June 7, 2021- I read an article, in the current issue of National Geographic Magazine, about a sizable number of Old Colony Mennonites, settling in rural, forested areas of Mexico, and clearing huge swaths of the forest, so that they could plant Transgenic (GMO) soybeans. The process includes aerial spraying of glysophate-a poison that has been shown to lead to metastasized cancer, when ingested through air and water. There has been conflict with the indigenous people of the region, the Maya, who have used the land for small farming and to raise bees. The Mayan bees have been dying off, since aerial spraying of glysophate began. The Mennonites say they have bees that can thrive, despite the presence of glysophate.

I have friends in Pennsylvania who are Mennonites, and who are committed to keeping the Earth both productive and in a relatively pristine condition. They are horticulturists, and much of their produce is raised in greenhouses. I am not aware of any widespread use of glysophate in their operation. So, the NGS account set me to thinking: Why are the settlers in Mexico so adamant about their mission?

People being creatures of habit, with deeply engrained genetic memory, it helps to trace the residential patterns of a group. The Old Colony Mennonites came from grasslands of central Europe and Russia, via Germany, and settled in the prairies of central and western Canada. They are accustomed to large farming operations, worked by large families. They are also given to hard work, relying on Biblical Scripture for guidance and practicing prudent business. A treeless prairie is turned into productive cropland, with relative ease, compared with the forest-which, whether tropical or temperate, is alien land. Thus, with no regard for any value the rainforest may have, the trees are cleared. The land becomes grassland, or cropland.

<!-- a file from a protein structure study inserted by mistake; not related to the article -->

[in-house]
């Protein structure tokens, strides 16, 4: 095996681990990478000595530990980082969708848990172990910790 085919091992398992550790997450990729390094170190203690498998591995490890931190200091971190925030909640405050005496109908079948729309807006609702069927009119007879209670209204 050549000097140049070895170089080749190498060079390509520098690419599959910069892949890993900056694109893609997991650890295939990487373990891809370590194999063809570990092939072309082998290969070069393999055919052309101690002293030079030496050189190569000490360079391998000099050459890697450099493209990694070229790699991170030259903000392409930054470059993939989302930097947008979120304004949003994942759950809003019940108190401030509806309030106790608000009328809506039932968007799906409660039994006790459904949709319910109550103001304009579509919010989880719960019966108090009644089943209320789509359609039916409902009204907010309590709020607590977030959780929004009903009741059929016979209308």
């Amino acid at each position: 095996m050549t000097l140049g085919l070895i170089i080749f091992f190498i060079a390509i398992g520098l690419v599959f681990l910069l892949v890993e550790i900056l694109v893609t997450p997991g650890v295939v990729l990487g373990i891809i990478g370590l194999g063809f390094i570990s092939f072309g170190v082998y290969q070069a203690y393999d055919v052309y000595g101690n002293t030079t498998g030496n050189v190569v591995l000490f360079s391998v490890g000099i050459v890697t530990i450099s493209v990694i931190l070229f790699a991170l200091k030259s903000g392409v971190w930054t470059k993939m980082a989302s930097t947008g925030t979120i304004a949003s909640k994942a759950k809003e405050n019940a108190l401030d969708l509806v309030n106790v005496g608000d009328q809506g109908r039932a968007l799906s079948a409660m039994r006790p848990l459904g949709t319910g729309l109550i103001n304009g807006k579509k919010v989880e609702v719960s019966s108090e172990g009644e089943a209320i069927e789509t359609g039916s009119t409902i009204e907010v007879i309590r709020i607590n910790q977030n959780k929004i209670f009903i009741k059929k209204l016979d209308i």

This has been repeated since the first nomads emerged from the steppes of Central Asia, millennia ago. The treeless land of their origins formed both their mindset, as to the status of the environment and as to the approach that should be taken towards any environment that differed from their native grasslands. Forests were meant to be cleared; deserts were meant to be irrigated; mountains were meant to be either terraced or laid low. The Old Colony Mennonites are no different, in that respect, from all who migrated before them.

That said, there remains the one thing that could lay both them, and their neighbours, low: The poison, that their interpretation of Scripture says is essential to maintaining their way of life. Glysophate has been shown to lead to several cancers, most commonly Non-Hodgkins Lymphoma. While only a longitudinal study, of the people of Campeche and Tabasco, will likely convince the leadership of Old Colony that this practice is dangerous, such intransigence is going to cause harm to the very people for whom the leaders say they are engaging in large-scale farming: Their children and grandchildren. Even if the leaders can claim to be unconcerned about their neighbours, an unlikely scenario, for them to be blithely placing crop yield, profit and Manifest Destiny over their own families’ lives, proceeds from sublime to ridiculous.